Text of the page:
Amy Acker was a lackluster Beatrice who seemed more fragile than feisty and more brooding than “born to speak all mirth”.  Alexis Denisof as Benedick had his moments of brilliance, which generally served to eclipse the moments during which he was far too low-energy and ominous.  Sean Maher was a brilliant Don John (it’s not his fault that I can’t hear anyone say the words “I thank you… I am of few words, but I thank you” without thinking it in Keanu’s voice).

Nathan Fillion’s Dogberry was problematic.  Things seemed to fall in for him during Act V, but until then his performance lacked a certain crucial justification.  Dogberry is a difficult character to play; much like Elbow from Measure for Measure this character type (the “learned” constable who’s actually a common man clown but tries so hard to be of good breeding that his speech comes out word salad) is one that doesn’t resonate horribly well with modern audiences.  There needs to be a reason for Dogberry’s confusion.  He’s not stupid, his logic just doesn’t match our earth logic.  The most successful Dogberry I’ve ever seen played the character as someone who had maybe been hit on the head one too many times or dropped in several instances as an infant.  This issue, may I point out, is one that a good dramaturge can really help with.  This kind of textual diagnosis takes experience to suss out and someone who is already intimate with the text can save you weeks of rehearsal discovery time by giving you the parameters Shakespeare himself set.  Especially in an environment like the one which produced Wheedon’s film, the dramaturge can be an invaluable resource to the project.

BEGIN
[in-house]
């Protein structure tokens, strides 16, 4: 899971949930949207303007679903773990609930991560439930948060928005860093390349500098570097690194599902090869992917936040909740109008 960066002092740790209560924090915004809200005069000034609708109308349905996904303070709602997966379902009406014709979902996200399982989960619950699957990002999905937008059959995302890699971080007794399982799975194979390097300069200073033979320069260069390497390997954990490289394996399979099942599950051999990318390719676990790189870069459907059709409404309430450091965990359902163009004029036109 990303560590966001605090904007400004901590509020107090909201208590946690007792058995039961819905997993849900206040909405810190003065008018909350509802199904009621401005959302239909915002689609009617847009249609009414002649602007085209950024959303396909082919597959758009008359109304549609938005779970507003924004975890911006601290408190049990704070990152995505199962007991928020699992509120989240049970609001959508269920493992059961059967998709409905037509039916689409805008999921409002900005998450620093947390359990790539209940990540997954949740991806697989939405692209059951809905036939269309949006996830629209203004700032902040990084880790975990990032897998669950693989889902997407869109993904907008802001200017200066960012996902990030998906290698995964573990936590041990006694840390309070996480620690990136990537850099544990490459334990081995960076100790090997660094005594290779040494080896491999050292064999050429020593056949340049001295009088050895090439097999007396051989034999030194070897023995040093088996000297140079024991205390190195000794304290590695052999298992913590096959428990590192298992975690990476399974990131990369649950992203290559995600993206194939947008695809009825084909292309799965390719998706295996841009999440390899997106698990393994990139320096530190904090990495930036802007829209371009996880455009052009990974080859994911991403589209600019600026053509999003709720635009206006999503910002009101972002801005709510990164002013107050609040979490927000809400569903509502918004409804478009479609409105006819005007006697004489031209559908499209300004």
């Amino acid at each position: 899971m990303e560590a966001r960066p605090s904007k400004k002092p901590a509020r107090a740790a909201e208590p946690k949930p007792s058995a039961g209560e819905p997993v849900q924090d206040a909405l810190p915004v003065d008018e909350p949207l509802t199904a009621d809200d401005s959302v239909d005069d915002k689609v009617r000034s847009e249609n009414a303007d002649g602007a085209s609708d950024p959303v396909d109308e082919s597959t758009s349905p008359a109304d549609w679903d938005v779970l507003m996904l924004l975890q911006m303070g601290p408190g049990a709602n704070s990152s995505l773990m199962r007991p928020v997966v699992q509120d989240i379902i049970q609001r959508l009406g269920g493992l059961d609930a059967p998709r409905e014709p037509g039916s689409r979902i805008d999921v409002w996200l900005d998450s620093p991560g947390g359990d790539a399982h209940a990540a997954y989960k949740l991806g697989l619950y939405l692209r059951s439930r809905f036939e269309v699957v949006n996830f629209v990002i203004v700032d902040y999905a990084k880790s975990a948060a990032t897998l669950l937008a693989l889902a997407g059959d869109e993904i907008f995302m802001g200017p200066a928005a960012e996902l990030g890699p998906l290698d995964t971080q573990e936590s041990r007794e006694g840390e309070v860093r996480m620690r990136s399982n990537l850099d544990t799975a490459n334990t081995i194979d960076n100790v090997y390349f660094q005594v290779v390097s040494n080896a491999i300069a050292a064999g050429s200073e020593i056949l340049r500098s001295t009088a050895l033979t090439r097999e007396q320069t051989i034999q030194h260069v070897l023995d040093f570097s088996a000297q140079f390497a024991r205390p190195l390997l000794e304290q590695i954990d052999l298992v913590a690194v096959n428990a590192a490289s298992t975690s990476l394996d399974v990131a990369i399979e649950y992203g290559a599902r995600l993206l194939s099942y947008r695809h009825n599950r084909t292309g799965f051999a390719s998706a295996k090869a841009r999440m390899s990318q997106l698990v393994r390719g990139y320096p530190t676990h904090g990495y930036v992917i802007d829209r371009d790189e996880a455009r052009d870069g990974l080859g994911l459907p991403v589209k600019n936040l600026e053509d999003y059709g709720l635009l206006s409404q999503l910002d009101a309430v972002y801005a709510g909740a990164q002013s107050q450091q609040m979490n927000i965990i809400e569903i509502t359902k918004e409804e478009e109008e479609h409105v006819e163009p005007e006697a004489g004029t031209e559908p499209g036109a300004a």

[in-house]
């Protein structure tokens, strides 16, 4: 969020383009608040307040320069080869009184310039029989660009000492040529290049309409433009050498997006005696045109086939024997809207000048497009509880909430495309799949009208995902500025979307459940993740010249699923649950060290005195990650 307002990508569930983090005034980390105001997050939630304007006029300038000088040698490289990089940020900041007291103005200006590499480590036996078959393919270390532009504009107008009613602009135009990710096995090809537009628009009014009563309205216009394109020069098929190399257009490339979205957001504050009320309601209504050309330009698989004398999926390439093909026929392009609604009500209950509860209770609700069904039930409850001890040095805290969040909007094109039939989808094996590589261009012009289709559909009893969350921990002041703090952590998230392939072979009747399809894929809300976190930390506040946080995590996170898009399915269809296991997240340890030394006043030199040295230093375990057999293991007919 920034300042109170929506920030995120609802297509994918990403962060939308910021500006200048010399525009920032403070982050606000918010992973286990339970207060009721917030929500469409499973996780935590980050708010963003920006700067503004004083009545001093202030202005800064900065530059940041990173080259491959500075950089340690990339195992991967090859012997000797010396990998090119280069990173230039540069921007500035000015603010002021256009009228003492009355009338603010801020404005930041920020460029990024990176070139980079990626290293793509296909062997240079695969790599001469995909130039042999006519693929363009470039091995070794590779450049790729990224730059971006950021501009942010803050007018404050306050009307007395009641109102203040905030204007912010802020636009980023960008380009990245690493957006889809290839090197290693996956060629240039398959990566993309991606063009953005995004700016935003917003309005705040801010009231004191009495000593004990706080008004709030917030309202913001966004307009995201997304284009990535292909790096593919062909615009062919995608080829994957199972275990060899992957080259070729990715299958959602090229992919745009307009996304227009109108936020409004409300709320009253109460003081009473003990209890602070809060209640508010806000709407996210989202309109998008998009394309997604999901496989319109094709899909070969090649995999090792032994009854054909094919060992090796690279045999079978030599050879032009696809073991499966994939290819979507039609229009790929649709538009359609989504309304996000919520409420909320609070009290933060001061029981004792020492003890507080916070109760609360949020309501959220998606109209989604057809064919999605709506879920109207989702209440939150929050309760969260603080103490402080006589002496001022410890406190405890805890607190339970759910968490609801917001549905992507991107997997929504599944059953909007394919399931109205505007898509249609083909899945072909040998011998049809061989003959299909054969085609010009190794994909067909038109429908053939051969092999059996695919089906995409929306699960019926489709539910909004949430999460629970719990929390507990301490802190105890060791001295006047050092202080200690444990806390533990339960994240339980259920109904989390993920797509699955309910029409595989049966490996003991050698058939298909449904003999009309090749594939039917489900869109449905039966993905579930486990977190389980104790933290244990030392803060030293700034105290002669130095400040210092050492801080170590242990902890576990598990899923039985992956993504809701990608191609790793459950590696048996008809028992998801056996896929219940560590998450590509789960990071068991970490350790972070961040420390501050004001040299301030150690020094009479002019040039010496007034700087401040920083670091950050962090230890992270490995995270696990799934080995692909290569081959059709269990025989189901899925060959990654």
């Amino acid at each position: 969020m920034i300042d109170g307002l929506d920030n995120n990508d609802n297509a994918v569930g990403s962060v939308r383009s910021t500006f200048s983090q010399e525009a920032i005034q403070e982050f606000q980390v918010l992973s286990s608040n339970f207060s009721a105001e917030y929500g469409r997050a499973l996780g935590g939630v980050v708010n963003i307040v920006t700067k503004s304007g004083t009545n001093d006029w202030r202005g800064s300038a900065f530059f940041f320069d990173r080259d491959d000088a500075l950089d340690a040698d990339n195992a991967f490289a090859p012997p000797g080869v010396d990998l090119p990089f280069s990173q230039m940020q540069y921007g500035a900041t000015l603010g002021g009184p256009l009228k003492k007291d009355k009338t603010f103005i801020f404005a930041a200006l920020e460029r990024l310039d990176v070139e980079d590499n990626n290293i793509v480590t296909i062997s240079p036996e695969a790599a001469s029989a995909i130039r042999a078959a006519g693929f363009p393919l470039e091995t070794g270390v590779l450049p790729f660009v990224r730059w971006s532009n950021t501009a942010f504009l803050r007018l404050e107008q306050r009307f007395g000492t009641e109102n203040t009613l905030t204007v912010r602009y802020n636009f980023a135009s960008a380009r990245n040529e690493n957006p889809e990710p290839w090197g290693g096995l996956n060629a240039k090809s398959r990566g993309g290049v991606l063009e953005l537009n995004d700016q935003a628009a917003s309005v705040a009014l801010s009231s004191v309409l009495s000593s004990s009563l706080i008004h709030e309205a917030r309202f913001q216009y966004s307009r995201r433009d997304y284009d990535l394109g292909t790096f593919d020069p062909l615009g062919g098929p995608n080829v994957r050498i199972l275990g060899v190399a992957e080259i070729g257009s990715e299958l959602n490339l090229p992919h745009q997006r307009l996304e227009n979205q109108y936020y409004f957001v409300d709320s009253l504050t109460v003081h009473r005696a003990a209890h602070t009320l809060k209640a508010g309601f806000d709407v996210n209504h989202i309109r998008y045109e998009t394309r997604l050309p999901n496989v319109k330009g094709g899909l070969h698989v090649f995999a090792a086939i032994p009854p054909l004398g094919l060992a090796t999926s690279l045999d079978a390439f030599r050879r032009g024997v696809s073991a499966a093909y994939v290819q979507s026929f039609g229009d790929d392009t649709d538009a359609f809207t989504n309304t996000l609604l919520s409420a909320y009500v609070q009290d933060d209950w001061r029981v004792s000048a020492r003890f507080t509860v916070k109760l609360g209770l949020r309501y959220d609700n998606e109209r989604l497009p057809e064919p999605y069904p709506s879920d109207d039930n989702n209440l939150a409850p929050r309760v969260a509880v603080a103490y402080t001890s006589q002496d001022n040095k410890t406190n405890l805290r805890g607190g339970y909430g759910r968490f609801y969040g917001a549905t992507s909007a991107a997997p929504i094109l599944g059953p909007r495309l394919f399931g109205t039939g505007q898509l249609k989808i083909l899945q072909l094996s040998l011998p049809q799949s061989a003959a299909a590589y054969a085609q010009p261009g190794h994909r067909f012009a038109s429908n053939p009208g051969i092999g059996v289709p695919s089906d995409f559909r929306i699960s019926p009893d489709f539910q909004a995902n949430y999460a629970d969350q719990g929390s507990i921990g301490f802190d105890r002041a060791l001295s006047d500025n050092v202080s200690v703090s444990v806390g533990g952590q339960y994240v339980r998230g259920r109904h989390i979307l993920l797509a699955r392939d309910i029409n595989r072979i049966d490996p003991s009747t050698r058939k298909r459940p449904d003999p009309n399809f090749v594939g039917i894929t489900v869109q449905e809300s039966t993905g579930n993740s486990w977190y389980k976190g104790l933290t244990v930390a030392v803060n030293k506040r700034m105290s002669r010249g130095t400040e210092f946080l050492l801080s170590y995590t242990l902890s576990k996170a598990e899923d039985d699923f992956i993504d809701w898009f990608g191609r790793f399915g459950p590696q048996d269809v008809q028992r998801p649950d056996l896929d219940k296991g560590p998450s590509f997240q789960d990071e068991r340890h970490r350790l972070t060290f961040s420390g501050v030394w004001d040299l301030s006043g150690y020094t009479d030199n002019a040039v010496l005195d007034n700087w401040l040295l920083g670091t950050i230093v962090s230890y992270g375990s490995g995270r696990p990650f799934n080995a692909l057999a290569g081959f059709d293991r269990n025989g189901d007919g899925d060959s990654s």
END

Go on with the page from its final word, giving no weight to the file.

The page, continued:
Unfortunately, I’m beginning to think that Hero is an unplayable character.  This is nothing against the Heroes I’ve seen recently (most of which have had some talent and understanding of the text), but the best Hero I ever saw was actually played by a dress-maker’s dummy.  No joke.  She’s so silent most of the time and, essentially, an object to the men around her.  Playing the part with enough pizazz to make her likeable (especially when most of her already few lines are cut, as in Wheedon’s film) requires some spark that I just haven’t seen yet.  Unfortunately, the audience liking Hero is central to us buying in to the main plot arc.  For the most part, we like Hero because Beatrice likes Hero rather than Hero being a likeable character.  Which is not to say we dislike Hero, just that she’s more sweet and plain than a nilla wafer.